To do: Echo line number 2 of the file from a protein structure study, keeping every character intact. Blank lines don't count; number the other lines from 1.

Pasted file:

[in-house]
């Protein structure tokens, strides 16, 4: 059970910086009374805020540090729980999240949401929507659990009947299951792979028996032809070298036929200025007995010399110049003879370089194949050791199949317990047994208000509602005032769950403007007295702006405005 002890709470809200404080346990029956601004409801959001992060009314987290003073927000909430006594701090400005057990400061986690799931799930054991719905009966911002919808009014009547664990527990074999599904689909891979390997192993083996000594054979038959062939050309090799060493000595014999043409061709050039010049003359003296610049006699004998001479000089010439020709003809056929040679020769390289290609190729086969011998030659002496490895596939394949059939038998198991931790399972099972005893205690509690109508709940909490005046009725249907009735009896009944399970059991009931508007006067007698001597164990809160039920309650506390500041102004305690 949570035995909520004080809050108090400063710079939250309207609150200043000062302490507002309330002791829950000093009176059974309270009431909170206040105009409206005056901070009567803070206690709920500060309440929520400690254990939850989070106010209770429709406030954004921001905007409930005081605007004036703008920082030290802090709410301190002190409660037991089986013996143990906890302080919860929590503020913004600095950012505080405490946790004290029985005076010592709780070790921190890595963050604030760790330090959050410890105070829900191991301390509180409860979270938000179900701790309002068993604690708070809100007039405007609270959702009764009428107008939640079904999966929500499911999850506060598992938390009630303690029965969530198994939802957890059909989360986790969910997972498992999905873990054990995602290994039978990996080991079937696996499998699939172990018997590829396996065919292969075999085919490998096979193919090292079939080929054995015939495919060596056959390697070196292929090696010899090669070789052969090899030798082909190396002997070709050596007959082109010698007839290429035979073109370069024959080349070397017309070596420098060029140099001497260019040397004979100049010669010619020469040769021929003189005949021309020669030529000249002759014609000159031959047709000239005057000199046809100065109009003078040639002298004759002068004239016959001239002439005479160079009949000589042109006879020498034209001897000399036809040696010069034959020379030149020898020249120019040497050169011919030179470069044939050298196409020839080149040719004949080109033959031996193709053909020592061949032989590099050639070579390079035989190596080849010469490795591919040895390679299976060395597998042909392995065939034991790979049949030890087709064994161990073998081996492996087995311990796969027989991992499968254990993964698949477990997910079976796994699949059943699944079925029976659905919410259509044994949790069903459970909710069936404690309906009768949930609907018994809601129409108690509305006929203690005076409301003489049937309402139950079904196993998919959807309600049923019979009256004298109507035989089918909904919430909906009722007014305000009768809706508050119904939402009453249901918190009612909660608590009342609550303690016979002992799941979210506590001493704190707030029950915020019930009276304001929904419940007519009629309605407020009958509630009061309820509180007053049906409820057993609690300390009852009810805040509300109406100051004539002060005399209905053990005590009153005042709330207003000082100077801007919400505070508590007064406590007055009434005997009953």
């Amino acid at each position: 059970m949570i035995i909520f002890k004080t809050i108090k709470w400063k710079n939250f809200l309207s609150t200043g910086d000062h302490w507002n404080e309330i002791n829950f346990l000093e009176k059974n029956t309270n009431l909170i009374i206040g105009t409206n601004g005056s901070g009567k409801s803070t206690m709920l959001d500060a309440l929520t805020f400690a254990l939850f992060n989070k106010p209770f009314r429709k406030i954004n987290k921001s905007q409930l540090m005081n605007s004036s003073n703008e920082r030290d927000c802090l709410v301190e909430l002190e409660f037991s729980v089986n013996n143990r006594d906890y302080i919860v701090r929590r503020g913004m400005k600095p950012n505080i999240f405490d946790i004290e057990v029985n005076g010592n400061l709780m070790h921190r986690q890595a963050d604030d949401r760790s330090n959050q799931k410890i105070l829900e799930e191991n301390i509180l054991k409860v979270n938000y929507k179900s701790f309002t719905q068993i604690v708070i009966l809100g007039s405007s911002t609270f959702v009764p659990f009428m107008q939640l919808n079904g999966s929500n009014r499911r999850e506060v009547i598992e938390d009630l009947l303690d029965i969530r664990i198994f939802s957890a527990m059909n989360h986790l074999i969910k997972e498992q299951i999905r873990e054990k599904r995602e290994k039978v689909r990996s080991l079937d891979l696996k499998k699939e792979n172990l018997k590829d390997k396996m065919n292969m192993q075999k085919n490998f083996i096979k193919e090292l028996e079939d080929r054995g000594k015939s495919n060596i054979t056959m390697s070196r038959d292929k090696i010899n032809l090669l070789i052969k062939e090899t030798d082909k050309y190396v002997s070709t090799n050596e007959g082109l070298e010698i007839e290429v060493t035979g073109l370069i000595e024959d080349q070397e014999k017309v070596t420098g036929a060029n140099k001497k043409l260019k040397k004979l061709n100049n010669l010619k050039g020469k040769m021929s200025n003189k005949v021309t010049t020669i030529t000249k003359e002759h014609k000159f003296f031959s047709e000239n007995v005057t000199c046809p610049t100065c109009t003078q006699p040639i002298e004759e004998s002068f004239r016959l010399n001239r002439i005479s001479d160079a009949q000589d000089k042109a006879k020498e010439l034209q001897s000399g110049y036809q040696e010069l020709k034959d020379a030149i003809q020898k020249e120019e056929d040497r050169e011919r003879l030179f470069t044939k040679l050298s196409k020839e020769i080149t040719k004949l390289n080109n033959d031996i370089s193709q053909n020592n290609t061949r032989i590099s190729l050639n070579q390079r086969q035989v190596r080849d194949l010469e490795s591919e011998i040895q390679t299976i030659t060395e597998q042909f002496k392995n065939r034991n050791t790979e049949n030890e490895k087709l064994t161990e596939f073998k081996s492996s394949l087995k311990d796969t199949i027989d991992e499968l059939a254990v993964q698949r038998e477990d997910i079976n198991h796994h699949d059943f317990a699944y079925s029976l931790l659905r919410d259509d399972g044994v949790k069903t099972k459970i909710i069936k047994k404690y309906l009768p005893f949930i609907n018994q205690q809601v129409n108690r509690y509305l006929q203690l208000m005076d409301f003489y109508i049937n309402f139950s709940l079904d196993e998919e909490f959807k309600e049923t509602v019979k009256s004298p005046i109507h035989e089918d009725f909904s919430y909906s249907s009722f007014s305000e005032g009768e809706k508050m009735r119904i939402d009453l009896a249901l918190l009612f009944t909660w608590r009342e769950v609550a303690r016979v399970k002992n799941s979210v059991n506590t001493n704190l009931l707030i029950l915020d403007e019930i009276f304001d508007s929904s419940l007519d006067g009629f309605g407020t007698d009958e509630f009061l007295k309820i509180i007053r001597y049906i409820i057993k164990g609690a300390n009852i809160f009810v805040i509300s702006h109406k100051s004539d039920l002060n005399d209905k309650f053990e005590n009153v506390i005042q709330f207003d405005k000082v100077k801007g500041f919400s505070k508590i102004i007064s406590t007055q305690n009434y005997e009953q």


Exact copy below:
């Protein structure tokens, strides 16, 4: 059970910086009374805020540090729980999240949401929507659990009947299951792979028996032809070298036929200025007995010399110049003879370089194949050791199949317990047994208000509602005032769950403007007295702006405005 002890709470809200404080346990029956601004409801959001992060009314987290003073927000909430006594701090400005057990400061986690799931799930054991719905009966911002919808009014009547664990527990074999599904689909891979390997192993083996000594054979038959062939050309090799060493000595014999043409061709050039010049003359003296610049006699004998001479000089010439020709003809056929040679020769390289290609190729086969011998030659002496490895596939394949059939038998198991931790399972099972005893205690509690109508709940909490005046009725249907009735009896009944399970059991009931508007006067007698001597164990809160039920309650506390500041102004305690 949570035995909520004080809050108090400063710079939250309207609150200043000062302490507002309330002791829950000093009176059974309270009431909170206040105009409206005056901070009567803070206690709920500060309440929520400690254990939850989070106010209770429709406030954004921001905007409930005081605007004036703008920082030290802090709410301190002190409660037991089986013996143990906890302080919860929590503020913004600095950012505080405490946790004290029985005076010592709780070790921190890595963050604030760790330090959050410890105070829900191991301390509180409860979270938000179900701790309002068993604690708070809100007039405007609270959702009764009428107008939640079904999966929500499911999850506060598992938390009630303690029965969530198994939802957890059909989360986790969910997972498992999905873990054990995602290994039978990996080991079937696996499998699939172990018997590829396996065919292969075999085919490998096979193919090292079939080929054995015939495919060596056959390697070196292929090696010899090669070789052969090899030798082909190396002997070709050596007959082109010698007839290429035979073109370069024959080349070397017309070596420098060029140099001497260019040397004979100049010669010619020469040769021929003189005949021309020669030529000249002759014609000159031959047709000239005057000199046809100065109009003078040639002298004759002068004239016959001239002439005479160079009949000589042109006879020498034209001897000399036809040696010069034959020379030149020898020249120019040497050169011919030179470069044939050298196409020839080149040719004949080109033959031996193709053909020592061949032989590099050639070579390079035989190596080849010469490795591919040895390679299976060395597998042909392995065939034991790979049949030890087709064994161990073998081996492996087995311990796969027989991992499968254990993964698949477990997910079976796994699949059943699944079925029976659905919410259509044994949790069903459970909710069936404690309906009768949930609907018994809601129409108690509305006929203690005076409301003489049937309402139950079904196993998919959807309600049923019979009256004298109507035989089918909904919430909906009722007014305000009768809706508050119904939402009453249901918190009612909660608590009342609550303690016979002992799941979210506590001493704190707030029950915020019930009276304001929904419940007519009629309605407020009958509630009061309820509180007053049906409820057993609690300390009852009810805040509300109406100051004539002060005399209905053990005590009153005042709330207003000082100077801007919400505070508590007064406590007055009434005997009953």